Profil Usahawan Pilihan
Mark Chang Mun Kee
Cris Prystay 01.28.08
Selling Internet job listings in booming Asia seems like a cinch. But it was Mark Chang's caution that's made JobStreet a success.
When Malaysian Mark Chang started online job-listing company JobStreet in 1997, he figured it would earn him a regular paycheck and allow him to be his own boss, but he didn't expect anything more. "I really thought it would be a mom-and-pop kind of thing," he says. Fast-forward ten years: JobStreet is now Southeast Asia's largest online employment company. It's growing in Hong Kong and India, and it's entered Japan.
The company, whose clients include the likes of Dell (nasdaq: DELL - news -people ), Siemens (nyse: SI - news -people ) and Canon (nyse: CAJ - news -people ), serves more than 45,000 employers and 4 million registered job seekers. Asia's sizzling growth has meant plenty of business in industries from banking to manufacturing desperate to fill jobs. "When the economy is strong, companies need to keep expanding, so we get a lot of companies coming back to us," says Chang. "When the unemployment rate in Singapore, for example, dips so low, companies must look outside of Singapore for labor. A company like us, on the Internet, can reach out to Malaysia, India, Indonesia, the Philippines and tap job seekers across the region."
In July, in fact, it formed a joint venture in Japan that will advertise for engineers from around Asia to work in Japan's technology sector. Japanese electronics makers have moved most of their factories to other parts of Asia, but they still need midlevel engineers in their research and development centers back home. JobStreet also has branched into other services, such as providing custom-made recruitment software for multinationals. Dell's Malaysian call center hired it to screen candidates and compile shortlists for the personnel department. Shell picked JobStreet to design and manage the oil giant's global online employment site.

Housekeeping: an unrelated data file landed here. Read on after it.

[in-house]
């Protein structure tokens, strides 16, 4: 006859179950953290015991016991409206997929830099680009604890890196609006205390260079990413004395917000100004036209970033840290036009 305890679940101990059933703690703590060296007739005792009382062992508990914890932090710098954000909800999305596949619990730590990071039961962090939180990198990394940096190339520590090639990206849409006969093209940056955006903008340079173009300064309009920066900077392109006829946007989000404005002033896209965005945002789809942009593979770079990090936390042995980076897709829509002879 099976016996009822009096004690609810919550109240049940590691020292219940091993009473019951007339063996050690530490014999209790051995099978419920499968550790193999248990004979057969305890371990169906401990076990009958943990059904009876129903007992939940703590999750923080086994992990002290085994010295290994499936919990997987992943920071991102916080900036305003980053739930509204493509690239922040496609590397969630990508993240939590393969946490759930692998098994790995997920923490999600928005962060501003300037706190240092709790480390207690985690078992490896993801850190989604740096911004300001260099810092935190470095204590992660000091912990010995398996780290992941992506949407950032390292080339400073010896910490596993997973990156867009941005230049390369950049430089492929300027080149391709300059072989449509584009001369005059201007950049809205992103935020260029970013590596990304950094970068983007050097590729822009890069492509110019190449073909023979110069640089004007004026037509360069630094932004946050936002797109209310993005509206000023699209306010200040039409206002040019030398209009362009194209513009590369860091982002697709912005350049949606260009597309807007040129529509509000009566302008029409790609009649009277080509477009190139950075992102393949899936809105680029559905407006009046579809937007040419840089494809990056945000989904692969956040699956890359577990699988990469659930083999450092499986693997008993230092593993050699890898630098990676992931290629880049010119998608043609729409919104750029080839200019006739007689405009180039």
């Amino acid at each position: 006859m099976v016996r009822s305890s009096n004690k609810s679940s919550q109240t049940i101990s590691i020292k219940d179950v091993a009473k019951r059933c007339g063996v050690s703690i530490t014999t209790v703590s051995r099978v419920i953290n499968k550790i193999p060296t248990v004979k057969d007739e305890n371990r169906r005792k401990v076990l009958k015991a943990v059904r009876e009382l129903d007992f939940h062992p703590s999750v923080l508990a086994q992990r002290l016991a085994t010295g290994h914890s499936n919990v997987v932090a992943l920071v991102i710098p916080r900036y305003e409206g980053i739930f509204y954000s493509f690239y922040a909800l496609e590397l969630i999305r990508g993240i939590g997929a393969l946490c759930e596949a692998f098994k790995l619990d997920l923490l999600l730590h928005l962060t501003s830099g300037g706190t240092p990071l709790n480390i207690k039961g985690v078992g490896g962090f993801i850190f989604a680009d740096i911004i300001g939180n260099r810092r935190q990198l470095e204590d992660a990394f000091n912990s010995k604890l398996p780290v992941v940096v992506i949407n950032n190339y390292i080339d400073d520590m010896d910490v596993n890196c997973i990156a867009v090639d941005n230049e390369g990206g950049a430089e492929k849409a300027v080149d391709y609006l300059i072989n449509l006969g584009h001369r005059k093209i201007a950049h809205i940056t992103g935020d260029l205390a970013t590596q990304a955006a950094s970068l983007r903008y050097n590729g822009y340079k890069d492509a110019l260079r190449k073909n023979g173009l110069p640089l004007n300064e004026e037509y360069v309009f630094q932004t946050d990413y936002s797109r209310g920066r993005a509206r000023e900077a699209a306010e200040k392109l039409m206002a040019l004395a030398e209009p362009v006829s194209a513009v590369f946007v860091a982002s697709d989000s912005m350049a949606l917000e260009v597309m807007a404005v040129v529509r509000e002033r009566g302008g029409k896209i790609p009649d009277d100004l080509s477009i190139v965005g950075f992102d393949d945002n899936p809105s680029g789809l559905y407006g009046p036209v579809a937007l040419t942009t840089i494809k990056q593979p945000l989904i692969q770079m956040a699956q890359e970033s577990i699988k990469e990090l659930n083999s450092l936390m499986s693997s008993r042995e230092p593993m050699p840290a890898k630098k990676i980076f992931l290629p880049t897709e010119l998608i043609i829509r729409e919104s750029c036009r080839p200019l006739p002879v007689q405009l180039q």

JobStreet is still small, but its profits and revenue are growing fast. The company hasn't announced its 2007 results yet, but Shin Kao Jack, a technology analyst at OSK Investment Bank in Kuala Lumpur, estimates that net profit hit $9.6 million, a 40% jump over 2006. Revenue reached $24.6 million, he figures, up 24% from the year before. It listed on Malaysia's technology exchange, the Mesdaq, in 2004, and the shares are up 46% over the past year, to a recent 54 cents. Last year the company landed on FORBES ASIA's list of the best public companies in Asia-Pacific, with under $1 billion in annual revenue.
How this Kuala Lumpur startup flourished beyond its founder's expectations has very much to do with the founder himself. A soft-spoken engineer, Chang, 43, has an innate conservatism that led him to seek advice from people who made sense and to shrug off the myriad Internet experts and would-be investors who urged JobStreet to grow fast. This helped the company sidestep the dot-com bust in 2000, which wiped out many of his competitors. When Asia's economic boom resumed, JobStreet was well positioned. Along the way Chang, who wrote much of the software that powers the company, had to learn to relinquish control of the technical stuff and don the mantle of chief executive.
After graduating from the Massachusetts Institute of Technology with a master's degree in mechanical engineering in 1990, Chang returned to Malaysia and took a job as an engineer at a catheter factory in Perlis, a rural state on the Thai border. He spent his evenings and weekends tooling around the Internet. In 1995, figuring he was ready to set out on his own, he started Malaysia Online, the country's first commercial Web site. MOL offered the usual portal services, including online classifieds, and Chang quickly noticed that the job listings were popular. That led to JobStreet.com.
The site's growth soon bumped into a problem: Malaysia's then slow Internet speeds were putting off some job seekers. So he wrote software enabling the site to match jobs with job seekers and automatically e-mail them when a suitable opening was posted. That way they didn't have to keep logging on to the system to conduct fresh searches of the listings.
By 2000 Chang had decided he had too much on his plate with MOL. He spun off JobStreet into a separate company and sold MOL for $3.2 million to Vincent Tan, the chief executive and controlling shareholder of Berjaya Group. He then plowed $2.6 million into JobStreet and began building the site in earnest. Malaysia's large electronics manufacturing sector, which boasts Dell, Intel (nasdaq: INTC - news - people ) and Motorola (nyse: MOT - news - people ) plants, formed the core of JobStreet's early clientele, later followed by industries such as banking and hospitality.